Mark McCarty has yet to meet with city officials to determine what, if any, action needs to be taken after the District 1 Sanford City Commissioner spent $1,500 on a questionable mailing.
Two weeks ago Sanford Mayor Jeff Triplett asked City Manager Norton Bonaparte and City Attorney William Colbert to meet with McCarty after discovering McCarty used taxpayer money to mail about 4,000 post cards to newly registered voters in District 1. Triplett also asked McCarty to repay the $1,500 in postage because the expense was not budgeted (“McCarty asked to repay city funds”).
Business owners along Sanford Avenue were upset when they learned the city of Sanford planned to close their street on March 3 for as long as four months to complete a $2.5 million streetscape project. (“City’s bumbling threatens local businesses”)
Tempers flared at times during a Feb. 25 meeting, the first in series of regularly scheduled meetings between city officials and business owners to discuss the project.
Paulii Buster has invested tens of thousands of dollars to turn a vacate space on Sanford Avenue into a sleek, modern Belgium beer pub that regularly draws customers from outside of Sanford — including players from the Orlando City Soccer Club.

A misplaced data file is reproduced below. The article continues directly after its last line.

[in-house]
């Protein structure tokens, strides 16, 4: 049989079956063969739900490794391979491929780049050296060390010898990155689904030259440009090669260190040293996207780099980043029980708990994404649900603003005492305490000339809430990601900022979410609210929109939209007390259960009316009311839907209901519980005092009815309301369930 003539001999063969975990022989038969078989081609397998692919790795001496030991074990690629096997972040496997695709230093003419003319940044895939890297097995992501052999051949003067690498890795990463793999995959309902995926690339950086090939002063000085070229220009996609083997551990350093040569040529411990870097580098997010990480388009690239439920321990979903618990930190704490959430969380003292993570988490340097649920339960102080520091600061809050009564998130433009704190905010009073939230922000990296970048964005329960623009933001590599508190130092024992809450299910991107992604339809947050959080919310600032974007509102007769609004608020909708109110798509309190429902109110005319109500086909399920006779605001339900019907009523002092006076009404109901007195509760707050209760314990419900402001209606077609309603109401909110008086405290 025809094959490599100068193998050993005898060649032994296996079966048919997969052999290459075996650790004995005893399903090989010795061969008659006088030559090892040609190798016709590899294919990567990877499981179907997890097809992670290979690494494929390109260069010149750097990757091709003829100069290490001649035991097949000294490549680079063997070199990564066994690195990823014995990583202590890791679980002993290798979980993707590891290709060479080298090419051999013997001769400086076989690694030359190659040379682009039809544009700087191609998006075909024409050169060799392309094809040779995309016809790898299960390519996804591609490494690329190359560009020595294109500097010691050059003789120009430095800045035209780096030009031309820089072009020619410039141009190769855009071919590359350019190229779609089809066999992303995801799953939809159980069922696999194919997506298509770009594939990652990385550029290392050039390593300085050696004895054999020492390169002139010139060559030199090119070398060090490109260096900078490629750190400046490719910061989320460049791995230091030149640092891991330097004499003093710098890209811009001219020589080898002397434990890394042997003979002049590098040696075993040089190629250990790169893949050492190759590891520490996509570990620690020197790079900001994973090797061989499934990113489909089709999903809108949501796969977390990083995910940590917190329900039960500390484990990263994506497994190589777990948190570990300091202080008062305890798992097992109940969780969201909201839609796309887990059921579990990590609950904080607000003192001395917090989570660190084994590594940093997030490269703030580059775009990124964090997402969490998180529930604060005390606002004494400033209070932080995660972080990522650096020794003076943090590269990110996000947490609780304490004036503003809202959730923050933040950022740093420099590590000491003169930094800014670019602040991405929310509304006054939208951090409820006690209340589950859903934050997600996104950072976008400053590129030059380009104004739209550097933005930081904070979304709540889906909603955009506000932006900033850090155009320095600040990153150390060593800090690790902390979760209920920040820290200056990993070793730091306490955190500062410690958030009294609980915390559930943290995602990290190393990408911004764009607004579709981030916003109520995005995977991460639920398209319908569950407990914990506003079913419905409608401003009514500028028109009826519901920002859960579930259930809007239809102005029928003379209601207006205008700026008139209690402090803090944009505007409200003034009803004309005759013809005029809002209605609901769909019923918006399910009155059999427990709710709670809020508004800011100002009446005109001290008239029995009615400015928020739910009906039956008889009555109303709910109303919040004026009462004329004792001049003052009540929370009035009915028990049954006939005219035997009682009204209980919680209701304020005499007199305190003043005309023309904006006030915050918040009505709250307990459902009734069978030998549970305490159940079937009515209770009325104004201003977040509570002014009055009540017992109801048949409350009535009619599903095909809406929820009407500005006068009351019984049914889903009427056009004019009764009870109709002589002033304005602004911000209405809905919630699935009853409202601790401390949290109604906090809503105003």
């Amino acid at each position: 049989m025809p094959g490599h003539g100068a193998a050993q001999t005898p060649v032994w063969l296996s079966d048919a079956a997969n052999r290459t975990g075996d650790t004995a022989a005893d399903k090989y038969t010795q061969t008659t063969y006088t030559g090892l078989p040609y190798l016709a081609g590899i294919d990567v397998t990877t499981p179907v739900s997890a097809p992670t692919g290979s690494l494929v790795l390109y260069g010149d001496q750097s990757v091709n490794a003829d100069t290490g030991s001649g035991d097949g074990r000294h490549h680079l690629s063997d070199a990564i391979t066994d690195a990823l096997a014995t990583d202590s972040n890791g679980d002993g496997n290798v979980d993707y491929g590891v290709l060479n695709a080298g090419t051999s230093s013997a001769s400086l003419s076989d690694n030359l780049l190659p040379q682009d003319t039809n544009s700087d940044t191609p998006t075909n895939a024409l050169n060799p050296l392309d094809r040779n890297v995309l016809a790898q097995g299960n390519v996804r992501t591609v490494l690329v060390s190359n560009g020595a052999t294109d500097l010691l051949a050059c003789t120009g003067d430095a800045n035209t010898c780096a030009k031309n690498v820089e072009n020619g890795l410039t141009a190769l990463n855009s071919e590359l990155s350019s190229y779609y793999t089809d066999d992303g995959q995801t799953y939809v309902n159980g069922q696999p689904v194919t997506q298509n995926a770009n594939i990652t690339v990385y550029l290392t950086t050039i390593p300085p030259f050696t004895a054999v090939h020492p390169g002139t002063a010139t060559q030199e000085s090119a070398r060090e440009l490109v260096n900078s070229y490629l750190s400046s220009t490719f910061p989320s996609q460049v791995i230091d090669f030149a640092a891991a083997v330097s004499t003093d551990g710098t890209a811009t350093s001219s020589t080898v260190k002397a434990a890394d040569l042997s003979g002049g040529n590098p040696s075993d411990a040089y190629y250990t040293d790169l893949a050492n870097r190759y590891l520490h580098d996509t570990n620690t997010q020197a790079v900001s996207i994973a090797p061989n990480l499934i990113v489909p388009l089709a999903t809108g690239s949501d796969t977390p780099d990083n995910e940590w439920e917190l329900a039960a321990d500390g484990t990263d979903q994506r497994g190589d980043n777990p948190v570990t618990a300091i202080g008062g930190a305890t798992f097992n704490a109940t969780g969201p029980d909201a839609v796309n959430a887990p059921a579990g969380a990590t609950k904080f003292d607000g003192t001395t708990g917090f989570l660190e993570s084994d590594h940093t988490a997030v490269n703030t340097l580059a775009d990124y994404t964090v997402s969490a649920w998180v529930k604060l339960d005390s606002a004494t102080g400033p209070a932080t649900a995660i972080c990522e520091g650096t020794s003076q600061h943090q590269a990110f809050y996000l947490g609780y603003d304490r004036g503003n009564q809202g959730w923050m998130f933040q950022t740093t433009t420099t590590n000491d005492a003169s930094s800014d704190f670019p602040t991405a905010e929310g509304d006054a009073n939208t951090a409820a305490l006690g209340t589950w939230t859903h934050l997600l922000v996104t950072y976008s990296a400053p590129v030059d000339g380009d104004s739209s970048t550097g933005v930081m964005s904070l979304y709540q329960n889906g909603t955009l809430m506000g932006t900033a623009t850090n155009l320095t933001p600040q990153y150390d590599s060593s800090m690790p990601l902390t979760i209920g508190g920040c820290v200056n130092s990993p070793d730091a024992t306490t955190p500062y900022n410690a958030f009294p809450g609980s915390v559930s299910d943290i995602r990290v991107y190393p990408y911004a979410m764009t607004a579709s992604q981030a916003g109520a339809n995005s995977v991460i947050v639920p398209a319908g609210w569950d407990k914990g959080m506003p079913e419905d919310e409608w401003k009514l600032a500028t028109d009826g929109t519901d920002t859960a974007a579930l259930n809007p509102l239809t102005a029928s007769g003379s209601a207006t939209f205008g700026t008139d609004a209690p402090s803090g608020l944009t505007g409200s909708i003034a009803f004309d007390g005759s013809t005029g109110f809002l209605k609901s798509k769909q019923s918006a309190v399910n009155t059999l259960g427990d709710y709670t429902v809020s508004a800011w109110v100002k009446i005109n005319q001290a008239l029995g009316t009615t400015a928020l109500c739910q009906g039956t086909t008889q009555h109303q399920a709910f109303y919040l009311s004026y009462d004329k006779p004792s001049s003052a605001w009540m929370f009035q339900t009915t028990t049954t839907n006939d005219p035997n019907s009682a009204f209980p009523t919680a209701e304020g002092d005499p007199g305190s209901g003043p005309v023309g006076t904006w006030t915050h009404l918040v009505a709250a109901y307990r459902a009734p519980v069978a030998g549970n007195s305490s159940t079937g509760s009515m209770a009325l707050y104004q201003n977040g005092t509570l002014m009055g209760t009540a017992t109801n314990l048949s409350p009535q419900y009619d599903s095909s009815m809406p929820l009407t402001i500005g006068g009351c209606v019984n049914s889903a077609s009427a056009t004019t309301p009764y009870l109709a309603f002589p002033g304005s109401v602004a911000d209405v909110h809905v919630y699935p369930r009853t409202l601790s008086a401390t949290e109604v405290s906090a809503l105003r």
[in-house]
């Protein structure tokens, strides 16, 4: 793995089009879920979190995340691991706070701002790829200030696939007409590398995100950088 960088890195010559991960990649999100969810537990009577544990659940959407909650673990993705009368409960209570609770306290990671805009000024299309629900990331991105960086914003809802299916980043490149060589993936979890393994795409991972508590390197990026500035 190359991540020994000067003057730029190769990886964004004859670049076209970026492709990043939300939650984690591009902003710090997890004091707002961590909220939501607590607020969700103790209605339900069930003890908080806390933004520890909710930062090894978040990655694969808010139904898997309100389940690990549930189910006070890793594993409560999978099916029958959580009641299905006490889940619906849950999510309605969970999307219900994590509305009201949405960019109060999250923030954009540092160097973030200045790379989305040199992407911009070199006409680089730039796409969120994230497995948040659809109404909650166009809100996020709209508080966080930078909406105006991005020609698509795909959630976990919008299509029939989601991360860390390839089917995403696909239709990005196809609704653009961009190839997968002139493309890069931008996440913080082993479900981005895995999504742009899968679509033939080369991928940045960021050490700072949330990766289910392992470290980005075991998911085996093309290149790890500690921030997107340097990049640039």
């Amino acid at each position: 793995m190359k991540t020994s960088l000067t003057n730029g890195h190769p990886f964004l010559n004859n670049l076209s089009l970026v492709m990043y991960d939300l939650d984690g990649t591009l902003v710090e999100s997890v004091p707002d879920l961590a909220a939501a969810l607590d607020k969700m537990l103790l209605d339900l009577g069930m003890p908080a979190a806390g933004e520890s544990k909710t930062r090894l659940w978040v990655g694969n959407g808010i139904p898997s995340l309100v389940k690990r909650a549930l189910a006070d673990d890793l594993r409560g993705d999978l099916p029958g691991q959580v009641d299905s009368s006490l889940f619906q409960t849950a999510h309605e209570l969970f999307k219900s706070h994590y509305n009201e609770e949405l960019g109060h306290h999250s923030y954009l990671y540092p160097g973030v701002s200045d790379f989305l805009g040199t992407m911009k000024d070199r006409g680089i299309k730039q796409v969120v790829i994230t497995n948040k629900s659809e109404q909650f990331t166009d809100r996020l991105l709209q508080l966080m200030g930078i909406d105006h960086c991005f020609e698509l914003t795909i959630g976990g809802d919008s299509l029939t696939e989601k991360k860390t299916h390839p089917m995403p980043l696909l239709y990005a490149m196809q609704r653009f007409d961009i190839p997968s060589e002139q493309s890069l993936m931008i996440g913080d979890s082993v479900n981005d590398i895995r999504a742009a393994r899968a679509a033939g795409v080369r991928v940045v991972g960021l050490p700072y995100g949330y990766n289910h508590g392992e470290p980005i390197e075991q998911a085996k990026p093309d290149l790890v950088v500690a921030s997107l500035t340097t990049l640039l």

When the city of Sanford’s Downtown Waterfront Community Redevelopment Agency (CRA) announced it would spend $2.5 million to reconstruct Sanford Avenue to upgrade utilities, widen sidewalks, and enhance lighting and landscaping, Buster knew his business, Buster’s Bistro, would suffer and he made plans to mitigate the construction.
He never thought the work would virtually shut off access to his pub.
In a memo outlining options to increase pedestrian safety around Fort Mellon Park, city staffer Marc Hultin recommends Sanford prohibit mobile food vendors from locating along Seminole Boulevard between Sanford and San Juan avenues.
Sixty-three years ago, Volkswagen began production of a new vehicle. Officially known as the Volkswagen Type 2, or the Transporter, this new vehicle quickly picked up a number of nicknames, including the VW microbus and VW minibus.
In the U.S., the Transporter became known as the hippie van because of its popularity in the counterculture movement of the 1960s. Despite the peace-and-love karma surrounding the VW microbus, the unofficial vehicle of Woodstock stands at the center of the Chicken War that continues to this day.